Leonid Makarovich Kravchuk (Ukrainian: Leonid Makarovich Krakchuk, January 10, 1934 - May 10, 2022) was a Ukrainian politician. He was the first president of Ukraine from December 1991 to July 1994.
From youth to politics
Kravchuk was born in Velykyi Zhytyn (now in the Rivne region), which was then part of Poland. Kravchuk graduated from the Kiev National University in 1958 and joined the Communist Party of Ukraine (UKP) in the same year. He taught political economy from 1958 to 1960 at a vocational school in Chernivtsi. He started as a training officer but in 1988 rose to lead the agitprop department. He became a member of the UKP Politburo in June 1990 and a member of the Central Committee of the Soviet Communist Party (NKP) the following month. Kravchuk supported a moderate line and adapted to Mikhail Gorbachev's perestroika reforms. However, he was not really a liberal and opposed the activities of the Ukrainian People's Movement.
Ukraine's leadership for independence
In March 1990, elections were held to the Verkhovna Rada of Ukraine, which was won by the UKP. Kravchuk led the party's pro-reform communists and was elected chairman of the Supreme Soviet in July 1990 as successor to Vladimir Ivashko, who moved to Moscow as deputy secretary general of the NKP. In practice, he soon became the leader of Ukraine when the central power of the Soviet Union began to weaken. Already in July, the Supreme Council adopted a declaration on the sovereignty of Ukraine, which, in practice, still meant more autonomy. There was not yet widespread support for full independence. In March 1991, a referendum was held in the Soviet Union to preserve the Soviet Union, in which 70.5 percent of those who voted in Ukraine were in favor of maintaining the Soviet Union. Kravchuk's initiative had also added to the question of Ukraine's membership in a community of sovereign states, which was supported by 80.5 percent of those who voted. Kravchuk and other reformist communists did not choose sides during the August 1991 coup attempt. After that, however, Kravchuk gave his support to Ukraine's full independence, and in the same month he resigned from the Communist Party. On August 26, he brought Ukraine's declaration of independence to the Supreme Council. Only one of the representatives opposed its passage, but according to the proposal, the declaration did not enter into force until after the referendum in December. On December 1, 90 percent of those who voted were in favor of Ukraine's independence. Presidential elections were also held at the same time. Kravchuk received 61.6 percent of the vote and Vyachelav Tornovil came in second with 23 percent.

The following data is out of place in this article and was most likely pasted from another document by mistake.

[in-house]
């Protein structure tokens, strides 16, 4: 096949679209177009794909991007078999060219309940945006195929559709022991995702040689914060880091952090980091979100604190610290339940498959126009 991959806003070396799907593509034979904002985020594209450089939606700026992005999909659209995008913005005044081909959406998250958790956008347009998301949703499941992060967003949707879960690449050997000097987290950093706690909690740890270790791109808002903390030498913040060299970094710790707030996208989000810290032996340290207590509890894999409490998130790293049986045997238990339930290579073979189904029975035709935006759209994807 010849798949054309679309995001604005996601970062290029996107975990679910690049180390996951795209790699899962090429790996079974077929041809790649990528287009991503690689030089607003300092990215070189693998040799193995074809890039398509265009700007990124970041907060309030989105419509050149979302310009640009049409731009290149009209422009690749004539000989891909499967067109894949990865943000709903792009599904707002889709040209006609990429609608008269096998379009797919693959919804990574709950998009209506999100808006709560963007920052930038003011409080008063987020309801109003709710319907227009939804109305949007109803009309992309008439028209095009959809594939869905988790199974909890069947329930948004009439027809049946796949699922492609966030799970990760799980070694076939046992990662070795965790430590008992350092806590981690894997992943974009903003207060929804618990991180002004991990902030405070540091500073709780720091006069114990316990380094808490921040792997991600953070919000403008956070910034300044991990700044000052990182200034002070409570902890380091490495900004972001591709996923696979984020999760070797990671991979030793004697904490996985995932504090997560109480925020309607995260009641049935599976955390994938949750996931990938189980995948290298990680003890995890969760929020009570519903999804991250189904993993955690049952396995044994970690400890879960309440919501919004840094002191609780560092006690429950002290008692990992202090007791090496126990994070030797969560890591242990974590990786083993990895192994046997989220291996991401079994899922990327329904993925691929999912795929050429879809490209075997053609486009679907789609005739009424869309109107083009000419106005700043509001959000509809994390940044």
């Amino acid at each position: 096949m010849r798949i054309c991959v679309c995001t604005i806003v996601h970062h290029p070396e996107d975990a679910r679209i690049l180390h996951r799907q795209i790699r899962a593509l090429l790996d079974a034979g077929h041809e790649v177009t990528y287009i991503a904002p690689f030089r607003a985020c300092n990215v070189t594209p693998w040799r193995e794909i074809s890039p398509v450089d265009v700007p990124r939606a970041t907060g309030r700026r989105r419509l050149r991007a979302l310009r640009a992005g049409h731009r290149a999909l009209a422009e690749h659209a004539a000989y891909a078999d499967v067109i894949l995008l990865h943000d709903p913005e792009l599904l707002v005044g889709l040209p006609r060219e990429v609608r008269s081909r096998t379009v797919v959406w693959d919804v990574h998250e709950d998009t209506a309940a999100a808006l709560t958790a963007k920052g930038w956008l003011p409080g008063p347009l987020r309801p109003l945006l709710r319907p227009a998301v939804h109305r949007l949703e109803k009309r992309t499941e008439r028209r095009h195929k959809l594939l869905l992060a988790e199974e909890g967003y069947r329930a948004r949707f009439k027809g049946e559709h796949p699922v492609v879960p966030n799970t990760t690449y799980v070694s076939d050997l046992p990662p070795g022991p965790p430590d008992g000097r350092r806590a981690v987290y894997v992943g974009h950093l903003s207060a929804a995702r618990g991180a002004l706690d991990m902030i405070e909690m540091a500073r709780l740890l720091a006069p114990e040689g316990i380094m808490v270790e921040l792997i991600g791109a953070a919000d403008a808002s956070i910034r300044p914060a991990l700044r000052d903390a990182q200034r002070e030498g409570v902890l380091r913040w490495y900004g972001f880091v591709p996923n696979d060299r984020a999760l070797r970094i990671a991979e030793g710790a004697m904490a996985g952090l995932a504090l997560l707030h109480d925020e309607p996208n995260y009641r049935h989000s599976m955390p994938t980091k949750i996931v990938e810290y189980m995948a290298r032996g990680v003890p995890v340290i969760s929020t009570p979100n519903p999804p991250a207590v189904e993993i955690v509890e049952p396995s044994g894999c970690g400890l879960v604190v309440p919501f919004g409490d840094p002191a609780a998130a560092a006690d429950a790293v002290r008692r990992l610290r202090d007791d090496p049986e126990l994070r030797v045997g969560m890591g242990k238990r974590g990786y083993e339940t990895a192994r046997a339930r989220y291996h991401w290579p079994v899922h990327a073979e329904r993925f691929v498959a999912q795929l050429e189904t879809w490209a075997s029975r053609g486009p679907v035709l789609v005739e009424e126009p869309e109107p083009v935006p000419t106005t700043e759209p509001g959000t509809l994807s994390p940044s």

After starting his presidency, Kravchuk met with Russian head Boris Yeltsin and Belarusian head Stanislav Shushkevich. On December 8, the troika signed the Treaty of Belovezh, which permanently abolished the Soviet Union and forced Gorbachev to resign. The Commonwealth of Independent States (CIS) was established in the ruins of the Soviet Union. Later, Kravchuk began to demand greater presidential powers. In principle, the President already had a considerable amount of power at that time, but he had to enjoy the confidence of the Supreme Council, for example, and he could not dissolve it in order to hold new elections. The power struggle with the Supreme Council ended in 1993 with an agreement to hold presidential and parliamentary elections the following year. Kravchuk and the Ukrainian governments made some conservative reforms in economic policy. However, reforms were slower than in Russia, for example. State-owned companies and other loss-making companies were supported by the state